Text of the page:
From: The NY Times
The Copenhagen That Matters
By THOMAS L. FRIEDMAN
As I listened to Denmark’s minister of economic and business affairs describe how her country used higher energy taxes to stimulate innovation in green power and then recycled the tax revenues back to Danish industry and consumers to make it easier for them to make and buy the new clean technologies, it all sounded so, well, intelligent. It sounded as if the Danes looked at themselves after the 1973 Arab oil embargo, found that they were totally dependent on Middle East oil and put in place a long-term strategy to make Denmark energy-secure and start a new industry at the same time.
The more I listened to the Danish minister, Lene Espersen, the more I thought of my own country, where I’ve been told time and again by U.S. politicians that proposing even a 10-cent-a-gallon increase in gasoline taxes to make America more energy independent and to stimulate fuel efficiency is “off the table,” an act of sure political suicide.
Not in Denmark. So I asked the Danish minister: “Tell me, what planet are you people from?”
Espersen laughed. But I didn’t. How long are we Americans going to go on thinking that we can thrive in the 21st century when doing the optimal things — whether for energy, health care, education or the deficit — are “off the table.” They’ve been banished by an ad hoc coalition of lobbyists loaded with money, loud-mouth talk-show hosts who will flame anyone who crosses them, political consultants who warn that asking Americans to do anything important but hard makes one unelectable and a citizenry that doesn’t even ask for optimal anymore because it believes that optimal is impossible.
Sorry, but there are no good ideas proven to work in other democratic/capitalist societies that we can afford to shove off our table — not when we need to build a knowledge economy with good jobs and everyone else is trying to do the same.
“Already the green taxes here are quite high,” said Espersen. “And even though we know this is not popular with business and industry, it has made all the difference for us. It forced our businesses to become more energy efficient and innovative, and this meant that, suddenly, we were inventing things nobody else was inventing because our businesses needed to be competitive.”
The Environmental and Energy Study Institute, a nonpartisan research center, and the Embassy of Denmark recently held a briefing on how Denmark is working to become a low-carbon economy. Here are some highlights:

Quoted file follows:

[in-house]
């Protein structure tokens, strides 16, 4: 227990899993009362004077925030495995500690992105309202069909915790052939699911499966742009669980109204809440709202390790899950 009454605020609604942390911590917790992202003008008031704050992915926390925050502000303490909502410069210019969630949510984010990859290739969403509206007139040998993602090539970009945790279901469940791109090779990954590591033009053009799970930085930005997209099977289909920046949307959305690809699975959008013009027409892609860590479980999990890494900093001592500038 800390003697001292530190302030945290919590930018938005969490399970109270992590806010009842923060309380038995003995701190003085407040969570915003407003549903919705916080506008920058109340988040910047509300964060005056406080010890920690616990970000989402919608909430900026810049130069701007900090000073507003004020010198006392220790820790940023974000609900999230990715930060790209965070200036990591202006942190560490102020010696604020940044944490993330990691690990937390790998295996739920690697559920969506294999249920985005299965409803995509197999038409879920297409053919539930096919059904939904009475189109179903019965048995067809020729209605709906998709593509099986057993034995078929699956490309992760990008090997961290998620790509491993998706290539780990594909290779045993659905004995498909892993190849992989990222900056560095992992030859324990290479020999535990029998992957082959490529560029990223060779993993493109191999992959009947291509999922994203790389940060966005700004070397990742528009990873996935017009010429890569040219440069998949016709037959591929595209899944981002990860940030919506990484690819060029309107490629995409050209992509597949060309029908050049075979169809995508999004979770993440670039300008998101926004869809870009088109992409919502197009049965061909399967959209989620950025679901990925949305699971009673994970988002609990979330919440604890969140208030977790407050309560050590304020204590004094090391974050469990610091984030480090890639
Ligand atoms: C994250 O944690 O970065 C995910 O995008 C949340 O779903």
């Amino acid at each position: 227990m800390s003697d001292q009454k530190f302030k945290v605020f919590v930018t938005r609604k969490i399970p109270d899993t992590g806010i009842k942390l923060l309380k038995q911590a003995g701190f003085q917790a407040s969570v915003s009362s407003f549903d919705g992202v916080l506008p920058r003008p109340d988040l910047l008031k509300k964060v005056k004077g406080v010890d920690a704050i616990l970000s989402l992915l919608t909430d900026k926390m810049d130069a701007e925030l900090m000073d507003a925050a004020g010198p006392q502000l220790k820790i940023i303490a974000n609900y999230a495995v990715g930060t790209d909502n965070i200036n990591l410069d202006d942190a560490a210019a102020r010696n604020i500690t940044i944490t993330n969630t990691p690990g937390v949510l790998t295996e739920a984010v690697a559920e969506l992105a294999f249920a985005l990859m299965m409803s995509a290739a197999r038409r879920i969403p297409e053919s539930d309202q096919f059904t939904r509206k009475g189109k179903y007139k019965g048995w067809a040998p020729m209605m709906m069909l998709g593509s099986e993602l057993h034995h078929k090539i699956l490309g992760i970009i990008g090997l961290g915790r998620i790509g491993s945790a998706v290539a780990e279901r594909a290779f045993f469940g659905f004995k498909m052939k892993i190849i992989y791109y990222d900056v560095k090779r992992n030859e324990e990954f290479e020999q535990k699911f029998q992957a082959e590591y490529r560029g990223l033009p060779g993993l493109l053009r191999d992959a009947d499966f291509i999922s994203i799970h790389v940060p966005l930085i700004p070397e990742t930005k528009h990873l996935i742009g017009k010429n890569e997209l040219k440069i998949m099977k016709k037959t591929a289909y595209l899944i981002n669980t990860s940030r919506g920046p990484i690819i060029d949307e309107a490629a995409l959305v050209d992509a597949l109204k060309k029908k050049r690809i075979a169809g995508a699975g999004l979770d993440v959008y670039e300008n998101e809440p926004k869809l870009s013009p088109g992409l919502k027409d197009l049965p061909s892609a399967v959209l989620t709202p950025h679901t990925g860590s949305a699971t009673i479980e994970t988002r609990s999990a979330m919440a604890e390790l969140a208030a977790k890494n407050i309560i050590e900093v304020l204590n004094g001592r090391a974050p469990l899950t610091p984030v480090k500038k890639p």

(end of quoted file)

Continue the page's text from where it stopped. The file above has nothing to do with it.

Although it still generates the majority of its electricity from coal, “since 1990, Denmark has reduced its greenhouse gas emissions by 14 percent. Over the same time frame, Danish energy consumption has stayed constant and Denmark’s gross domestic product has grown by more than 40 percent. Denmark is the most energy efficient country in the E.U.; due to carbon pricing, through energy taxes, carbon taxes, the ‘cap and trade’ system, strict building codes and energy labeling programs. Renewable resources currently supply almost 30 percent of Denmark’s electricity. Wind power is the largest source of renewable electricity, followed by biomass. ... Today, Copenhagen puts only 3 percent of its waste into landfills and incinerates 39 percent to generate electricity for thousands of households.”
The Danish government funnels energy tax revenue “back to industry, earmarking much of it to subsidize environmental innovation,” wrote Monica Prasad, a faculty fellow at Northwestern University’s Institute for Policy Research, in a March 25, 2008, essay in this newspaper. Therefore, “Danish firms are pushed away from carbon and pulled into environmental innovation, and the country’s economy isn’t put at a competitive disadvantage.”
It’s why Denmark, with only five million people, boasts some of the leading wind, biofuel and heating, cooling and efficiency companies in the world. Energy technologies are now 11 percent of Denmark’s exports. Oil exports and energy taxes also subsidize mass transit and energy efficiency, keeping bills low for Danish consumers.
Where do Danish politicians get the courage to do the right things — even if painful?
“We don’t have a lot of resources,” said Ida Auken, a spokeswoman for the Danish green/socialist party, S.F. “We have a welfare state that we have to keep up, so we have to think forward all the time and not get stuck in the past. That is where we get the courage. And we have seen it work for 30 years. It is good business. Danish contractors are begging for strict standards on buildings because they know that if they can become efficient and meet them here, they can compete anywhere in the whole world.”
My fellow Americans, the fact that the recent Copenhagen climate summit was a bust in terms of solving our energy/climate problems doesn’t mean that we can ignore those problems — or that we can ignore how individual countries, like Denmark, have effectively addressed them. With unemployment in Denmark at about 4 percent, compared with our 10 percent, maybe we should at least consider putting a few of its ideas on our table.